How far do you have to go to hear beautiful, stunning polyphonic music of Catholic tradition? Certainly you can find it in New York. Or Chicago. Or San Francisco and Washington, D.C. It turns out, however, that If you live anywhere near South Euclid, Ohio, you are in luck. There is a co-ed high school there called The Lyceum. This school has a choir that will take your breath away.
I’ve just listened to their new CD, which you can buy at their website or perhaps by writing the school. I urge you to do so. This material is remarkable for particular reasons. The tuning and balance is exceptional, as are the interpretations. But more than that, what strikes me about the singing is the spirit. Spirit is something difficult to put your finger on, hard to describe. It is something you feel and sense. And you really do sense it in a big way here.
What is that spirit? In a word, it is love. These are high schools kids who are unbelievably fortunate enough to be an environment that really believes in this music. Every note is sung with love. It is love plus an appealing freshness, like the spring rain or new flowers in a garden. The colors are bright and enthusiastic about life and art. It comes through in every piece, from the opening chant (Ave Verum Corpus) to the last choral piece.
There is marvelous material here. It shows you what is possible. The dream can be achieved. The living reality of wonderful Catholic music sung by young people is something of our world and our times.
No doubt that the results here owe much to the director, who is James Flood. He must be a very humble man because I had a hard time even finding his name on the schola’s website. It turns out that he is a classical guitarist who studied at the prestigious Peabody Conservatory and runs the Foundation for Sacred Arts. Whatever it is that gives a person that spark of genius to build a great choral program, Mr. Flood certainly has it. He has managed to turn a random group of high school kids into a world-class liturgical choir right in the the heart of America. Incredible.
On this CD, the choir sings what a parish schola today might be called “standards” but which are nearly unknown by most parishes today. Palestrina’s “Sicut Cervus” has a calm feel but that brightness of spirit that characterizes all the music here. Mozart’s “Ave Verum” is expertly rendered. the two pieces by Christopher Tye schooled me in how to take this fairly simple music and extract from it a profoundly elevated message. The Pergolesi piece “Surrexit Christus” is new to me but joyful throughout, with that special harmonic spin that only Pergolesi can provide.
Two pieces bear special mention here. The first is William Byrd’s “Ave Verum Corpus,” which is widely and rightly regarded as a true masterpiece from the composer and of this period. It requires a great deal of maturity to manage its long lines, cascading entrances, and shifting moods. I waited to hear this because I knew that it would call on every resource from young singers. It turns out that the Lyceum Schola Cantorum managed this just fine, with great discipline and careful attention to phrasing and dynamics.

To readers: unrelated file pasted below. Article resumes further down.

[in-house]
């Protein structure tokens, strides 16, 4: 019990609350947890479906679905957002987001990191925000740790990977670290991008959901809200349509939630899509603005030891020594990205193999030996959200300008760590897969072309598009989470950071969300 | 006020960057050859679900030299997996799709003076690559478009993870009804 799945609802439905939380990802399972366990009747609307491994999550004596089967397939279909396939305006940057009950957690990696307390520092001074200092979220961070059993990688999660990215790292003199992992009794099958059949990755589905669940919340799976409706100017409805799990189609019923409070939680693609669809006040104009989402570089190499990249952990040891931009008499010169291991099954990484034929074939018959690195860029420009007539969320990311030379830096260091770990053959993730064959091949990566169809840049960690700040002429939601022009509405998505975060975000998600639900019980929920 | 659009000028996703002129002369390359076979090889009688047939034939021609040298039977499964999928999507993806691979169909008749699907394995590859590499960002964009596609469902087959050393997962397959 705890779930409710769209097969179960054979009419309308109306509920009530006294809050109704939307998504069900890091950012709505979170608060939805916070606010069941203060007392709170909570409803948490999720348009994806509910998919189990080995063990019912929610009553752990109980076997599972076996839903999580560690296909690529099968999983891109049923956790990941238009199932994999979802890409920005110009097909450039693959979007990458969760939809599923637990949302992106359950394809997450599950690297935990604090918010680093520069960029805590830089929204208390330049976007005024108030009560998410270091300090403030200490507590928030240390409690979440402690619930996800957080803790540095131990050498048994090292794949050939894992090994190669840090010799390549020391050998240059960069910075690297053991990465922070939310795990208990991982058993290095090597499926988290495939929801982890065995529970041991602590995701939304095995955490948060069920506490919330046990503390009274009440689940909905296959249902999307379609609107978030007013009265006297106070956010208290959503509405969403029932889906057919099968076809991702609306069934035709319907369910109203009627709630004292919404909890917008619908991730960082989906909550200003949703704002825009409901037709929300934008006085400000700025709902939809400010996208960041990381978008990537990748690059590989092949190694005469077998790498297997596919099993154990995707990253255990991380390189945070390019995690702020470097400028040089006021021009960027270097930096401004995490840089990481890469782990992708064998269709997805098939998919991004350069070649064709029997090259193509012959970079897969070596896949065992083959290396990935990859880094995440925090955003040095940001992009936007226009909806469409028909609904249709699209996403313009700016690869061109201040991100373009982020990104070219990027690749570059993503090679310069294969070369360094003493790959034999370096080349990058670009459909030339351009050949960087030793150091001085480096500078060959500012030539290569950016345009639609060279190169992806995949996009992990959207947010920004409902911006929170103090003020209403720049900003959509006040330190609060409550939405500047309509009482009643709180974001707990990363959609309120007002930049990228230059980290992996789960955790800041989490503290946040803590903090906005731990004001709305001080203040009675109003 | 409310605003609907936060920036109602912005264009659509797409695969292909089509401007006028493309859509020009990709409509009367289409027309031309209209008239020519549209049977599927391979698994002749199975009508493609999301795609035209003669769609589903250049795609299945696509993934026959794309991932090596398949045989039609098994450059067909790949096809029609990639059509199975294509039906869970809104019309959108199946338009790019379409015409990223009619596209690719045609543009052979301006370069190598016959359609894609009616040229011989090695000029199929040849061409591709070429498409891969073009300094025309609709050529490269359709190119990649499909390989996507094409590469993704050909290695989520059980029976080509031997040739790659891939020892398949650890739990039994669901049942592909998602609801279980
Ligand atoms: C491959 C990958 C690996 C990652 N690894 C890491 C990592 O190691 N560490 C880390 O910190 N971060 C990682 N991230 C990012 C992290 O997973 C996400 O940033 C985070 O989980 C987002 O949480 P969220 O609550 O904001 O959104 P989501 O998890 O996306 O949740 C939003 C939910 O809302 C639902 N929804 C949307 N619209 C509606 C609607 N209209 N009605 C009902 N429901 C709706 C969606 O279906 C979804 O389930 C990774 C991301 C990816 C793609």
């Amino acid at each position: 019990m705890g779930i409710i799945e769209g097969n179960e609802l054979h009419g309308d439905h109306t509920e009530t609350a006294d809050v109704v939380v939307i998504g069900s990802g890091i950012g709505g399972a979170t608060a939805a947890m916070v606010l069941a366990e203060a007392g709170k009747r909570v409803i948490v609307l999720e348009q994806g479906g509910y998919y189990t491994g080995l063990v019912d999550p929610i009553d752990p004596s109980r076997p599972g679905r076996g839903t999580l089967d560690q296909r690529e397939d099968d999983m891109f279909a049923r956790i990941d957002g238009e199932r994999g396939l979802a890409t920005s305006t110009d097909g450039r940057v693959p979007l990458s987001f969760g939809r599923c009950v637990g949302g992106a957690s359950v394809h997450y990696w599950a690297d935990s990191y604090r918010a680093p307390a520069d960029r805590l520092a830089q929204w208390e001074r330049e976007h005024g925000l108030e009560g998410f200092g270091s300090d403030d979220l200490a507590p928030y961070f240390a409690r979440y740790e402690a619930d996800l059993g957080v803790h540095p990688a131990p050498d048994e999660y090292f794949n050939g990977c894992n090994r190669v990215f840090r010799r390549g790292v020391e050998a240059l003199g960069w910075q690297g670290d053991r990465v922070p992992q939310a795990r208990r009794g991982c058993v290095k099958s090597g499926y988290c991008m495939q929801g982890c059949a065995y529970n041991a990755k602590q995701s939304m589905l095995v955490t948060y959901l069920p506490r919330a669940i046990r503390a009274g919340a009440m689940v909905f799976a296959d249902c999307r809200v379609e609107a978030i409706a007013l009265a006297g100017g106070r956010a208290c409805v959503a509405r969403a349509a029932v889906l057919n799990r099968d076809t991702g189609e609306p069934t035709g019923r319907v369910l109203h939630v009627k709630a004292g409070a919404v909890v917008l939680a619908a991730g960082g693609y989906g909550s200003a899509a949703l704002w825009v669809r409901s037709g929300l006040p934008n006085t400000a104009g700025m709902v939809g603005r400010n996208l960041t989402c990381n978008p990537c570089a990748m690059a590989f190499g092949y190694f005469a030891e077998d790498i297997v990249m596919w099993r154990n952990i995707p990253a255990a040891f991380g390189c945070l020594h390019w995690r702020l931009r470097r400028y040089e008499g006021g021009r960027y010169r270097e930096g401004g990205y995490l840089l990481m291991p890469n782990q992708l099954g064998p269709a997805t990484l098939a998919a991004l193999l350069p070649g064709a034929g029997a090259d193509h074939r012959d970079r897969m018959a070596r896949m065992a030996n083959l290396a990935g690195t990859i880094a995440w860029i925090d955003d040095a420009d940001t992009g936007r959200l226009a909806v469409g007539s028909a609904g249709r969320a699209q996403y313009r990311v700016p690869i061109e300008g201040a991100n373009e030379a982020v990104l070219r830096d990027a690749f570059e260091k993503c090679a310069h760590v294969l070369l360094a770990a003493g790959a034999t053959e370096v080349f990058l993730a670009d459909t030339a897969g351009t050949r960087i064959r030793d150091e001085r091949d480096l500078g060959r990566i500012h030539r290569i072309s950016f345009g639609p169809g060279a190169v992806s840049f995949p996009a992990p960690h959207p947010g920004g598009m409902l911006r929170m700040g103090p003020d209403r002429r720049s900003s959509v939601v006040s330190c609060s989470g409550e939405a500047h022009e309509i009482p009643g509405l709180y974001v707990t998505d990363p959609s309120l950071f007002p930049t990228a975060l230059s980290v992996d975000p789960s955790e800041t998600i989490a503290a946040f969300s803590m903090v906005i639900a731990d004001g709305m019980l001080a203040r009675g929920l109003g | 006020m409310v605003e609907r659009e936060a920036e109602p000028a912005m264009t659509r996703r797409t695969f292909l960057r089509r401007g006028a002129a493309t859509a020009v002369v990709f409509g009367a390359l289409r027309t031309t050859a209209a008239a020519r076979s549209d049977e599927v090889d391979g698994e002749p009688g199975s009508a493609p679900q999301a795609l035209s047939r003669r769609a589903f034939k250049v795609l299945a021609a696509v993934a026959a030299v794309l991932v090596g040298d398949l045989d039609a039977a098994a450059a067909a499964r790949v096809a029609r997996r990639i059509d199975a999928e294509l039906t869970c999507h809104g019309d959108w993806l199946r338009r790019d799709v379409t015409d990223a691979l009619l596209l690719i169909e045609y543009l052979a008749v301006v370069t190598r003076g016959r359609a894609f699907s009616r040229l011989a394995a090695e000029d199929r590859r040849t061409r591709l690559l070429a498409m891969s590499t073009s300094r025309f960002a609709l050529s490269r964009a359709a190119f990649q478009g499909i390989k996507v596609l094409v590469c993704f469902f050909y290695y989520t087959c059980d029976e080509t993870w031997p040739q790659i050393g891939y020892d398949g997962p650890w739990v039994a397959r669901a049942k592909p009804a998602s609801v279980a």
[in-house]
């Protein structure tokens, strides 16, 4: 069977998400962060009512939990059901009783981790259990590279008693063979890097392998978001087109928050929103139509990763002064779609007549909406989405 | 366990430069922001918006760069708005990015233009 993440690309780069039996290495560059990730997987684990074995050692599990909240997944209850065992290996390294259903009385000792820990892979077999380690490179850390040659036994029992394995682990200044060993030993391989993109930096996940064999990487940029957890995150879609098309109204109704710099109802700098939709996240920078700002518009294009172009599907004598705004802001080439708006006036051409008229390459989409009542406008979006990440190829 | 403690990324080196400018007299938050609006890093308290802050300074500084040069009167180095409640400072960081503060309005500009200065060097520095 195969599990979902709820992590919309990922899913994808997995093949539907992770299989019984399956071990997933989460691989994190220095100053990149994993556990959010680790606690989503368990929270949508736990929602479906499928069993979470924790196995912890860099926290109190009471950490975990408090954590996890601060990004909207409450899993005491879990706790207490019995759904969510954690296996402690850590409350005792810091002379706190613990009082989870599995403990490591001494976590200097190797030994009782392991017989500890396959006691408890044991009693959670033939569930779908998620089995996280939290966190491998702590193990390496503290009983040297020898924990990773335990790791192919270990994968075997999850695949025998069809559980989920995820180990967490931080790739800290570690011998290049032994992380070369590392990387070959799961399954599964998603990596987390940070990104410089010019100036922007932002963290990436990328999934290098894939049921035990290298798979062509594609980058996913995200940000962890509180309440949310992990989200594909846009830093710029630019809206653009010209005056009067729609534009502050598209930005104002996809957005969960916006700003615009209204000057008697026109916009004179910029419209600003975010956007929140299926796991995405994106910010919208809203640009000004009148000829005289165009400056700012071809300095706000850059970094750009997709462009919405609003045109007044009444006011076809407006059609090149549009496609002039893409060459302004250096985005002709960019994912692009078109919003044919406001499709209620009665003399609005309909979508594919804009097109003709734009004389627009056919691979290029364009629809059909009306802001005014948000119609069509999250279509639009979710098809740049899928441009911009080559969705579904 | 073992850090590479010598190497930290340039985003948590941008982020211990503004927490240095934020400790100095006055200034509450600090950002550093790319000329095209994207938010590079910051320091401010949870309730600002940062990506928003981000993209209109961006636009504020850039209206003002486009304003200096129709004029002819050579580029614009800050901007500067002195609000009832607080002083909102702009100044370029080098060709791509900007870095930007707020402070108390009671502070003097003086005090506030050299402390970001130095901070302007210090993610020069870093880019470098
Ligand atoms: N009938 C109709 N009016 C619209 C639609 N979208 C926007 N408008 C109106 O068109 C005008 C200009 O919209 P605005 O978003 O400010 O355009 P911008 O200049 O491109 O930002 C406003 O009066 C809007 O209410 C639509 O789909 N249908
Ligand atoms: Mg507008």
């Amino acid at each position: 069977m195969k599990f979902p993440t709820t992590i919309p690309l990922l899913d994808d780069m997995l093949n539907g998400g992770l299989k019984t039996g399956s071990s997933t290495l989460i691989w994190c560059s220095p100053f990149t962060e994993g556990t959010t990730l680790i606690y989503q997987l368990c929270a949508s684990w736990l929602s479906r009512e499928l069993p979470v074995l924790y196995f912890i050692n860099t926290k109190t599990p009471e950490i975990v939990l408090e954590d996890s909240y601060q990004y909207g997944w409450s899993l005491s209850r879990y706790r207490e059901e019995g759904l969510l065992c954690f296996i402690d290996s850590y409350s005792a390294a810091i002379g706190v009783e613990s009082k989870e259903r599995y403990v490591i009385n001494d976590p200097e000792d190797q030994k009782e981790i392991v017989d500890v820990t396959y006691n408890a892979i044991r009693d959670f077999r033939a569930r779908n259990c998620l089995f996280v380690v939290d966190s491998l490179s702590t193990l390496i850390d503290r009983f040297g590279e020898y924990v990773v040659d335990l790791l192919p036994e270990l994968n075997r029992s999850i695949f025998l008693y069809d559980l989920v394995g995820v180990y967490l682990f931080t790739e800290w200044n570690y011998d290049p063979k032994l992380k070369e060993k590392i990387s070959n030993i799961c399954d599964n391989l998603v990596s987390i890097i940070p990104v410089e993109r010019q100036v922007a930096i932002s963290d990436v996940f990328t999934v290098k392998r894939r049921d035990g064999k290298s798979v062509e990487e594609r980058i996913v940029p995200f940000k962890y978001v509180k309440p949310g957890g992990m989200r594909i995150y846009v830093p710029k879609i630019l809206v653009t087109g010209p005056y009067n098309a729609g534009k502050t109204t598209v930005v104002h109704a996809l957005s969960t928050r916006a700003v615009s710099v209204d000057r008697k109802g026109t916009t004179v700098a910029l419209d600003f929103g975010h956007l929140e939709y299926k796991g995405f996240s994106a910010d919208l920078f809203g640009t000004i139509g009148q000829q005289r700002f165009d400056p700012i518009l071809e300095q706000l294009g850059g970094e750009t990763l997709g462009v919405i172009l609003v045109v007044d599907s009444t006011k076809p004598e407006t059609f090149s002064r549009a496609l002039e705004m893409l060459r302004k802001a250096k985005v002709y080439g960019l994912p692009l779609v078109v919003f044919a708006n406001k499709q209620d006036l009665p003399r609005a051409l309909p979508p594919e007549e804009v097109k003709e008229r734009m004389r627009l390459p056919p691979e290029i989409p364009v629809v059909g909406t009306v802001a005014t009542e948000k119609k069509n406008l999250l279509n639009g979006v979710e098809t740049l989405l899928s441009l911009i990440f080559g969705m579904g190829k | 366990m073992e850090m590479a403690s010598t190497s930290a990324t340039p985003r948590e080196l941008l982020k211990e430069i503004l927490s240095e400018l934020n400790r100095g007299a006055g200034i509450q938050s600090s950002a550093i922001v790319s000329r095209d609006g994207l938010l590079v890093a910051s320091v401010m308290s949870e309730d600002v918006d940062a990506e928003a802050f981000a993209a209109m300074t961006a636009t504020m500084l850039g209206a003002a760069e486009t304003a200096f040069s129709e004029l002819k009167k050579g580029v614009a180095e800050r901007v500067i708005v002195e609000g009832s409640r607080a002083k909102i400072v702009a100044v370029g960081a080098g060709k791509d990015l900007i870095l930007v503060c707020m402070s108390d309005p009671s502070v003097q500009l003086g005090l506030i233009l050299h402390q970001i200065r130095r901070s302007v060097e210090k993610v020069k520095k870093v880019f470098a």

The second piece is the one that I initially thought didn’t belong: Handel’s “Hallelujan Chorus.” My first thought was: do we really need to hear this yet again? After hearing it, my answer is: yes! If you can believe it, they bring something new to the piece. The pull back from the over-the-top hysteria that is usually employed here. They are subtle and careful, maintaining an integrated blend throughout. And of all the pieces that exhibit that signature freshness and fun, this is the one that does it best. I’m glad they decided to put it on — even though it is a piece that arguably comes from a Protestant milieu. The truth is that this is not a liturgical piece; it is a theater piece. And there is nothing at all wrong with putting a theater piece at the end of a CD. It’s like a encore of a marvelous production.
I see now that the Lyceum is private Catholic academy that specializes in classical studies. So we have Latin and Greek and French taught here in many grades. The literary emphasis is classical. No doubt that doctrine is taught with an eye to orthodoxy. The faculty is stable and very impressive. In short, this is the kind of academy that is not supposed to exist today, because the whole of modern education seems to be structure to drive such places out of existence. And yet here it is stands, against all odds, teaching a great group of kids all that they need to know to have wonderful lives of faith.
In so many ways, this CD is a tool of evangelization. It shows what is really possible in our times. Even for a beginning schola, this production provides an excellent model.
I had to laugh when I read this comment from Fr. Samuel Weber: “I really didn’t know what to expect when I heard that a high school choir would be providing the music for the liturgy, but when they opened their mouths to sing the Kyrie I was amazed. They were unbelievable. Hearing the Lyceum Schola Cantorum while celebrating the Mass was a very moving experience for me.”
Yes, I can easily imagine that he was shocked!
As for the CD, it turns out to be extremely difficult to produce a good recording. It might seem easy to outsiders, but it is far from that. Every mistake shows up and repeats itself on each listening. You hear imperfections that you don’t hear in live presentations. The digits rendering the sound waves are merciless and unforgiving. But the Lyceum Schola confronted the challenge and conquered it completely, leaving us a beautiful artistic creation that can inspire others.
The director, the singers, the administrators of the school, and all the parents who support these kids all deserve a big thank you from anyone who imagines a world in which such things are more common.